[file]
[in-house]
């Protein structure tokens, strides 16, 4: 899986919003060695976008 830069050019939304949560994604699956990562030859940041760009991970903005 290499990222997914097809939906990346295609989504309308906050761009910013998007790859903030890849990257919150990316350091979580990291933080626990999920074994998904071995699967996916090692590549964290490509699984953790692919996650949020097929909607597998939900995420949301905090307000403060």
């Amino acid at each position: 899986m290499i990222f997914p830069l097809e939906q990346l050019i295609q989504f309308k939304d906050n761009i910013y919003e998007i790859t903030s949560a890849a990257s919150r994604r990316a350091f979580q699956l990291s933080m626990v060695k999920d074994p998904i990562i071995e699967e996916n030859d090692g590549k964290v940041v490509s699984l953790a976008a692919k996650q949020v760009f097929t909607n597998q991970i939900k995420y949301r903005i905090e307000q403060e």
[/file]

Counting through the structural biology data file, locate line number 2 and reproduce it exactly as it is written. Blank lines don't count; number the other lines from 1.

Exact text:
């Protein structure tokens, strides 16, 4: 899986919003060695976008 830069050019939304949560994604699956990562030859940041760009991970903005 290499990222997914097809939906990346295609989504309308906050761009910013998007790859903030890849990257919150990316350091979580990291933080626990999920074994998904071995699967996916090692590549964290490509699984953790692919996650949020097929909607597998939900995420949301905090307000403060």